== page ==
The coronavirus that causes Covid-19 could become endemic like HIV, the World Health Organization said on Wednesday, warning against any attempt to predict how long it would keep circulating and calling for a “massive effort” to counter it.
According to the statement of ”Executive Director of the World Health Organization’s Health Emergencies Programme’, ‘Michael Joseph Ryan’ COVID-19 is here to stay, and it is impossible to predict that when this pandemic is supposed to control. The number of cases so far relatively is low- said Joseph Ryan”.
“I think it is important we are realistic and I don’t think anyone can predict when this disease will disappear,” he added. “I think there are no promises in this and there are no dates. This disease may settle into a long problem, or it may not be.” Ryan added.
However, the world had some control over how it coped with the disease, although this would take a “massive effort” even if a vaccine was found — a prospect he described as a “massive moonshot”.
“There is some magical thinking going on that lockdowns work perfectly and that unlocking lockdowns will go great. Both are fraught with dangers,” the Irish epidemiologist said.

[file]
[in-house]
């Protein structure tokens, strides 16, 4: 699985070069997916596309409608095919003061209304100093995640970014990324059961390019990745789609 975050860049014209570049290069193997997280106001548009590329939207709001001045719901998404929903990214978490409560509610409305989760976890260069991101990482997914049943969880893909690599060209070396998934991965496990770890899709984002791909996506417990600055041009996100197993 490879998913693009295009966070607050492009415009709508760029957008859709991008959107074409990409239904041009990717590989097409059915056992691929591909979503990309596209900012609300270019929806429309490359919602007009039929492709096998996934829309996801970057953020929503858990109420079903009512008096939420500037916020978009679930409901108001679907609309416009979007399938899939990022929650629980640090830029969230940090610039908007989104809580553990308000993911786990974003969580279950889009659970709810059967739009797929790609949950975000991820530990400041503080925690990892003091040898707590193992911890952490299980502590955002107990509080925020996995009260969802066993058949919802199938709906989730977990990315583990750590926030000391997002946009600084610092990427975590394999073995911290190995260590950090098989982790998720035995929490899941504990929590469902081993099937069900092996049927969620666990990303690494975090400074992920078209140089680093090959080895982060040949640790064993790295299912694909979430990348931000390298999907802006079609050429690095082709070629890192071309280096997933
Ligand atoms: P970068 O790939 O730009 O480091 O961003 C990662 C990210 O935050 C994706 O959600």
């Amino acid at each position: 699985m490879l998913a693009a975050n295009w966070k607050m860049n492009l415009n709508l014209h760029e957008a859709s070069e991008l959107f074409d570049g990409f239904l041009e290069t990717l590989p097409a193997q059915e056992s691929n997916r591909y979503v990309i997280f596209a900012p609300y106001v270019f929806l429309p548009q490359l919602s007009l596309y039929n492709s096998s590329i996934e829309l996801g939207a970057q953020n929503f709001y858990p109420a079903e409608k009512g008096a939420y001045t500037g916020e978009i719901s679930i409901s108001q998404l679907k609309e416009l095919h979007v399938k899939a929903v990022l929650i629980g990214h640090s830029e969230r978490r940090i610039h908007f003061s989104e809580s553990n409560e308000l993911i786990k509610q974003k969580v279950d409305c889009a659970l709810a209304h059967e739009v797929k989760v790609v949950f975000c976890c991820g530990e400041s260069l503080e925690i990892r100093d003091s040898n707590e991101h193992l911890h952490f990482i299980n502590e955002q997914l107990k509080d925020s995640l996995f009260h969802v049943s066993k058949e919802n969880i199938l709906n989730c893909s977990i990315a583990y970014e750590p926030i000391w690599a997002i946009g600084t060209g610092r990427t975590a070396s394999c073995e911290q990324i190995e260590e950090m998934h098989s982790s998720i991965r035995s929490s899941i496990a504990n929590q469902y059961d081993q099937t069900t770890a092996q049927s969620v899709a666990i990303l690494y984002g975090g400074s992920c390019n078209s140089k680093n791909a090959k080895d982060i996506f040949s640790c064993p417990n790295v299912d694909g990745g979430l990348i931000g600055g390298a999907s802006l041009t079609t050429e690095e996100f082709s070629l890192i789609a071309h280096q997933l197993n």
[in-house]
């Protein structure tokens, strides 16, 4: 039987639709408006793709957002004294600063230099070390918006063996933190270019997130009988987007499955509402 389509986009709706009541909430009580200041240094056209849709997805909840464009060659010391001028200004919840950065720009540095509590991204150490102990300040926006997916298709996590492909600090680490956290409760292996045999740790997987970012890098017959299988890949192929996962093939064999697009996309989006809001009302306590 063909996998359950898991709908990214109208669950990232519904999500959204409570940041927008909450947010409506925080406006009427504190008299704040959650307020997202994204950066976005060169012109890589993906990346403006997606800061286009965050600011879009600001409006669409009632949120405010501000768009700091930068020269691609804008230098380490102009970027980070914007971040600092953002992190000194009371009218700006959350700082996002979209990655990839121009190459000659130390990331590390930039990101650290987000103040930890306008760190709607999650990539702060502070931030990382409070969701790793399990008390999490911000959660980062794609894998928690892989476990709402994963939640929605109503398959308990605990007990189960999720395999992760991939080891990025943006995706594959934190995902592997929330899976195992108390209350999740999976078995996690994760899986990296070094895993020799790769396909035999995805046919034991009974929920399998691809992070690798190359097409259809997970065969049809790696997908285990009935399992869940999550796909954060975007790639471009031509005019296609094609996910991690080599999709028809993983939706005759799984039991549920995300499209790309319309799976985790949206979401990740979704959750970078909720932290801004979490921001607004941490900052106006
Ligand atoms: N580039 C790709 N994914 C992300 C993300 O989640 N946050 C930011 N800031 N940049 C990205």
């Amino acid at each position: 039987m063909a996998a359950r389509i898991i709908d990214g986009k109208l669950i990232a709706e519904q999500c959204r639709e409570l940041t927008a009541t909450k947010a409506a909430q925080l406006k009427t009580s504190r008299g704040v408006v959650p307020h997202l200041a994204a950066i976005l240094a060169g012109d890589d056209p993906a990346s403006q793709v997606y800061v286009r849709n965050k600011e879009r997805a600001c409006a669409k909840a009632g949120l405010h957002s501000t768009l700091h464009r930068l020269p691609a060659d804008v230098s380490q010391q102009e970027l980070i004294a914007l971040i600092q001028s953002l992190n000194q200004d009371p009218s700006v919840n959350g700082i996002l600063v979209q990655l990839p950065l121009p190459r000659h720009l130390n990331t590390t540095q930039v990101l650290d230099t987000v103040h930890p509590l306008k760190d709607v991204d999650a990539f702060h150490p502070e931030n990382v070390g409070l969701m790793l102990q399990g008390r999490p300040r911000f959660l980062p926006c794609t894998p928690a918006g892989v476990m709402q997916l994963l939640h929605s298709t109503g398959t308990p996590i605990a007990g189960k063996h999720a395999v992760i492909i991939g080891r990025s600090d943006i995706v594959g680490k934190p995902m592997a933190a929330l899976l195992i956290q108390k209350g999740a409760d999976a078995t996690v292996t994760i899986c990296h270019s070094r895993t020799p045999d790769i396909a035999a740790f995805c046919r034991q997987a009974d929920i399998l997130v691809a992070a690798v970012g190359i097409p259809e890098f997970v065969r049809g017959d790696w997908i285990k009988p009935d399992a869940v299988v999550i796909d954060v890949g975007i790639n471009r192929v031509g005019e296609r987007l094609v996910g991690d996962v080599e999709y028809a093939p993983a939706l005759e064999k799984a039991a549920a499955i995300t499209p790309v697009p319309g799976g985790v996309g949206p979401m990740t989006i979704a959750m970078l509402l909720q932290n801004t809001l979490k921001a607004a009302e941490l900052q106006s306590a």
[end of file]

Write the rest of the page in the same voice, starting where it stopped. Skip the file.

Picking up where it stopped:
More than 100 potential vaccines are being developed, including several in clinical trials, but experts have underscored the difficulties of finding vaccines that are effective against coronaviruses.
WHO Director-General Tedros Adhanom Ghebreyesus stressed it was still possible to control the virus, with effort.
“The trajectory is in our hands, and it’s everybody’s business, and we should all contribute to stopping this pandemic,” he said.
WHO epidemiologist Maria van Kerkhove also told the briefing: “We need to get into the mindset that it is going to take some time to come out of this pandemic.”
Ryan said “very significant control” of the virus was required in order to lower the assessment of risk, which he said remained high at the “national, regional and global levels”.
Governments around the world are struggling with the question of how to reopen their economies while still containing the virus, which has infected almost 4.3 million people, according to a Reuters tally, and led to over 291,000 deaths.